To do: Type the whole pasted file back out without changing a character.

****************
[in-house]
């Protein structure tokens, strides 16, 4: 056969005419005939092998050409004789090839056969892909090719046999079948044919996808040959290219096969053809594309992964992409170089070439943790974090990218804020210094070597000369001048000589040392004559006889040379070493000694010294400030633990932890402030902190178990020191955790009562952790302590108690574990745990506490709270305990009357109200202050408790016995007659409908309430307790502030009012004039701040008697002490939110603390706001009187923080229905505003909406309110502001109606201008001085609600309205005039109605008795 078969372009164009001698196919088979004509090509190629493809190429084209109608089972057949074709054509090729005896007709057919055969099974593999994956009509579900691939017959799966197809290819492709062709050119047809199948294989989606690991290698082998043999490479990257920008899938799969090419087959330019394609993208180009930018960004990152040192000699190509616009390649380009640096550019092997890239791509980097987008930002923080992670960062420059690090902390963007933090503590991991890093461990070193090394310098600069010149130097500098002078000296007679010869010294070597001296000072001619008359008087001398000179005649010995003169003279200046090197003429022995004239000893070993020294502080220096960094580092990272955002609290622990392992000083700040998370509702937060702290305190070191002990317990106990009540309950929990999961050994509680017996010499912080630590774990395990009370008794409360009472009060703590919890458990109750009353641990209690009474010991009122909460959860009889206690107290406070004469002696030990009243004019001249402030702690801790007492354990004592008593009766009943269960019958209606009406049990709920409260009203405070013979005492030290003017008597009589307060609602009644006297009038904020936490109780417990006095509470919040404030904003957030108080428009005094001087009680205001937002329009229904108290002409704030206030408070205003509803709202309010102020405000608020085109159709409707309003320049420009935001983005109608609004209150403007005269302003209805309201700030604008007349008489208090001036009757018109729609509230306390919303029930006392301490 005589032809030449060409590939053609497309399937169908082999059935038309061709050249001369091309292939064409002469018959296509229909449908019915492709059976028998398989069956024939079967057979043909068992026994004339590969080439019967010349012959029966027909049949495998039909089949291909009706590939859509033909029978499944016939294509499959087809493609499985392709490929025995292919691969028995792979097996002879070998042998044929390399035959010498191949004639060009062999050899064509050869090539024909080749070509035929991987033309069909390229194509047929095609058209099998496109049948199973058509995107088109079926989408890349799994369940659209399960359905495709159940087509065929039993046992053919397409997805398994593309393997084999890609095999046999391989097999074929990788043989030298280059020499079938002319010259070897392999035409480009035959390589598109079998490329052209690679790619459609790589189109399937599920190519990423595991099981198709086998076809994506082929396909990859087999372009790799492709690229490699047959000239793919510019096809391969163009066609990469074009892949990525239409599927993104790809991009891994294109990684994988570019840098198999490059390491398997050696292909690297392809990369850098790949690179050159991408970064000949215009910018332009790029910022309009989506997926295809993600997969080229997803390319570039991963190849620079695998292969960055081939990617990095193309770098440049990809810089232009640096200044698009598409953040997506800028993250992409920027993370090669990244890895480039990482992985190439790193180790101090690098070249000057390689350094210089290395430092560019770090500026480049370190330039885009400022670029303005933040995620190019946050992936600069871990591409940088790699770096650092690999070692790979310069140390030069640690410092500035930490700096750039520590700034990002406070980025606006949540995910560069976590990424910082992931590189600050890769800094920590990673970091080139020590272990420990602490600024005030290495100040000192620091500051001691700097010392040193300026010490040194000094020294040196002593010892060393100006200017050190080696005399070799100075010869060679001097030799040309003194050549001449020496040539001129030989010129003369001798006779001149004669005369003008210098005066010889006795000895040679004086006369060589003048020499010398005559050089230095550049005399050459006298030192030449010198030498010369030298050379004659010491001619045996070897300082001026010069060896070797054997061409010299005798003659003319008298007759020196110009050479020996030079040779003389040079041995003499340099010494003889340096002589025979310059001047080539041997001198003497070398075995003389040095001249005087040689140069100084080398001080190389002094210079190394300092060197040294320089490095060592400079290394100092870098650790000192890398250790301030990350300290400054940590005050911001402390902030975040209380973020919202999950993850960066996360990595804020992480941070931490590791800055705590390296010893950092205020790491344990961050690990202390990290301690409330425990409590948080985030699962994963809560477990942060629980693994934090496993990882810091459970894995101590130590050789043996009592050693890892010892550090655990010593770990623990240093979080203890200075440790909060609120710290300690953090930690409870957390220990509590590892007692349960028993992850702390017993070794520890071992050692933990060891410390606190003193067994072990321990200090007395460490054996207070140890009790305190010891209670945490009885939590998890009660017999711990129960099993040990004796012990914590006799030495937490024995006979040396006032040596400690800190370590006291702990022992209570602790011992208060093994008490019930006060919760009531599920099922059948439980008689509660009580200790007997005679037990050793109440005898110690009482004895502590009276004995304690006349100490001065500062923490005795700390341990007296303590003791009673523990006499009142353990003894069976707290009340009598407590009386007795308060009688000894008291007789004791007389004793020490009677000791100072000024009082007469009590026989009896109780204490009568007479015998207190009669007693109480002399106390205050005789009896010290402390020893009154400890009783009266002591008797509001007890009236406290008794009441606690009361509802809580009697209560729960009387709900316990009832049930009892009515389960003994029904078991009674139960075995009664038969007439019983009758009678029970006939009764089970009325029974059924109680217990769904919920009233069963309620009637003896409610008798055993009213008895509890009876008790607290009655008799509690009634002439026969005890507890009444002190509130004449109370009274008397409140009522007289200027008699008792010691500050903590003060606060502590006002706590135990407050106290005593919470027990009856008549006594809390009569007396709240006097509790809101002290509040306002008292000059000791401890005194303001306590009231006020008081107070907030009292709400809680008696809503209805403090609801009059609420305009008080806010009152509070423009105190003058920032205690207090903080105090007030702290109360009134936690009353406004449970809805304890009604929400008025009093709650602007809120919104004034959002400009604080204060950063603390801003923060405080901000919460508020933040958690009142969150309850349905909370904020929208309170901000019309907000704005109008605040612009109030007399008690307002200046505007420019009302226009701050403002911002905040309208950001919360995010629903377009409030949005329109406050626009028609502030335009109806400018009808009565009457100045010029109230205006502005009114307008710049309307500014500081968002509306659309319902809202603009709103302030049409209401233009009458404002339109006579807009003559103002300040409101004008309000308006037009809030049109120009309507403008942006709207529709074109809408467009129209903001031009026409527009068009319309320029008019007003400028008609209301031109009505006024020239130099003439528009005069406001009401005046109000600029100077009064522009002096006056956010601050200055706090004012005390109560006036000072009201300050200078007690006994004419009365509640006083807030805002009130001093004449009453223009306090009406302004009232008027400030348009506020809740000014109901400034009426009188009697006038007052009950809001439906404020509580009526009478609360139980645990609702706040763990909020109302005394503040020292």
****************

[in-house]
């Protein structure tokens, strides 16, 4: 056969005419005939092998050409004789090839056969892909090719046999079948044919996808040959290219096969053809594309992964992409170089070439943790974090990218804020210094070597000369001048000589040392004559006889040379070493000694010294400030633990932890402030902190178990020191955790009562952790302590108690574990745990506490709270305990009357109200202050408790016995007659409908309430307790502030009012004039701040008697002490939110603390706001009187923080229905505003909406309110502001109606201008001085609600309205005039109605008795 078969372009164009001698196919088979004509090509190629493809190429084209109608089972057949074709054509090729005896007709057919055969099974593999994956009509579900691939017959799966197809290819492709062709050119047809199948294989989606690991290698082998043999490479990257920008899938799969090419087959330019394609993208180009930018960004990152040192000699190509616009390649380009640096550019092997890239791509980097987008930002923080992670960062420059690090902390963007933090503590991991890093461990070193090394310098600069010149130097500098002078000296007679010869010294070597001296000072001619008359008087001398000179005649010995003169003279200046090197003429022995004239000893070993020294502080220096960094580092990272955002609290622990392992000083700040998370509702937060702290305190070191002990317990106990009540309950929990999961050994509680017996010499912080630590774990395990009370008794409360009472009060703590919890458990109750009353641990209690009474010991009122909460959860009889206690107290406070004469002696030990009243004019001249402030702690801790007492354990004592008593009766009943269960019958209606009406049990709920409260009203405070013979005492030290003017008597009589307060609602009644006297009038904020936490109780417990006095509470919040404030904003957030108080428009005094001087009680205001937002329009229904108290002409704030206030408070205003509803709202309010102020405000608020085109159709409707309003320049420009935001983005109608609004209150403007005269302003209805309201700030604008007349008489208090001036009757018109729609509230306390919303029930006392301490 005589032809030449060409590939053609497309399937169908082999059935038309061709050249001369091309292939064409002469018959296509229909449908019915492709059976028998398989069956024939079967057979043909068992026994004339590969080439019967010349012959029966027909049949495998039909089949291909009706590939859509033909029978499944016939294509499959087809493609499985392709490929025995292919691969028995792979097996002879070998042998044929390399035959010498191949004639060009062999050899064509050869090539024909080749070509035929991987033309069909390229194509047929095609058209099998496109049948199973058509995107088109079926989408890349799994369940659209399960359905495709159940087509065929039993046992053919397409997805398994593309393997084999890609095999046999391989097999074929990788043989030298280059020499079938002319010259070897392999035409480009035959390589598109079998490329052209690679790619459609790589189109399937599920190519990423595991099981198709086998076809994506082929396909990859087999372009790799492709690229490699047959000239793919510019096809391969163009066609990469074009892949990525239409599927993104790809991009891994294109990684994988570019840098198999490059390491398997050696292909690297392809990369850098790949690179050159991408970064000949215009910018332009790029910022309009989506997926295809993600997969080229997803390319570039991963190849620079695998292969960055081939990617990095193309770098440049990809810089232009640096200044698009598409953040997506800028993250992409920027993370090669990244890895480039990482992985190439790193180790101090690098070249000057390689350094210089290395430092560019770090500026480049370190330039885009400022670029303005933040995620190019946050992936600069871990591409940088790699770096650092690999070692790979310069140390030069640690410092500035930490700096750039520590700034990002406070980025606006949540995910560069976590990424910082992931590189600050890769800094920590990673970091080139020590272990420990602490600024005030290495100040000192620091500051001691700097010392040193300026010490040194000094020294040196002593010892060393100006200017050190080696005399070799100075010869060679001097030799040309003194050549001449020496040539001129030989010129003369001798006779001149004669005369003008210098005066010889006795000895040679004086006369060589003048020499010398005559050089230095550049005399050459006298030192030449010198030498010369030298050379004659010491001619045996070897300082001026010069060896070797054997061409010299005798003659003319008298007759020196110009050479020996030079040779003389040079041995003499340099010494003889340096002589025979310059001047080539041997001198003497070398075995003389040095001249005087040689140069100084080398001080190389002094210079190394300092060197040294320089490095060592400079290394100092870098650790000192890398250790301030990350300290400054940590005050911001402390902030975040209380973020919202999950993850960066996360990595804020992480941070931490590791800055705590390296010893950092205020790491344990961050690990202390990290301690409330425990409590948080985030699962994963809560477990942060629980693994934090496993990882810091459970894995101590130590050789043996009592050693890892010892550090655990010593770990623990240093979080203890200075440790909060609120710290300690953090930690409870957390220990509590590892007692349960028993992850702390017993070794520890071992050692933990060891410390606190003193067994072990321990200090007395460490054996207070140890009790305190010891209670945490009885939590998890009660017999711990129960099993040990004796012990914590006799030495937490024995006979040396006032040596400690800190370590006291702990022992209570602790011992208060093994008490019930006060919760009531599920099922059948439980008689509660009580200790007997005679037990050793109440005898110690009482004895502590009276004995304690006349100490001065500062923490005795700390341990007296303590003791009673523990006499009142353990003894069976707290009340009598407590009386007795308060009688000894008291007789004791007389004793020490009677000791100072000024009082007469009590026989009896109780204490009568007479015998207190009669007693109480002399106390205050005789009896010290402390020893009154400890009783009266002591008797509001007890009236406290008794009441606690009361509802809580009697209560729960009387709900316990009832049930009892009515389960003994029904078991009674139960075995009664038969007439019983009758009678029970006939009764089970009325029974059924109680217990769904919920009233069963309620009637003896409610008798055993009213008895509890009876008790607290009655008799509690009634002439026969005890507890009444002190509130004449109370009274008397409140009522007289200027008699008792010691500050903590003060606060502590006002706590135990407050106290005593919470027990009856008549006594809390009569007396709240006097509790809101002290509040306002008292000059000791401890005194303001306590009231006020008081107070907030009292709400809680008696809503209805403090609801009059609420305009008080806010009152509070423009105190003058920032205690207090903080105090007030702290109360009134936690009353406004449970809805304890009604929400008025009093709650602007809120919104004034959002400009604080204060950063603390801003923060405080901000919460508020933040958690009142969150309850349905909370904020929208309170901000019309907000704005109008605040612009109030007399008690307002200046505007420019009302226009701050403002911002905040309208950001919360995010629903377009409030949005329109406050626009028609502030335009109806400018009808009565009457100045010029109230205006502005009114307008710049309307500014500081968002509306659309319902809202603009709103302030049409209401233009009458404002339109006579807009003559103002300040409101004008309000308006037009809030049109120009309507403008942006709207529709074109809408467009129209903001031009026409527009068009319309320029008019007003400028008609209301031109009505006024020239130099003439528009005069406001009401005046109000600029100077009064522009002096006056956010601050200055706090004012005390109560006036000072009201300050200078007690006994004419009365509640006083807030805002009130001093004449009453223009306090009406302004009232008027400030348009506020809740000014109901400034009426009188009697006038007052009950809001439906404020509580009526009478609360139980645990609702706040763990909020109302005394503040020292």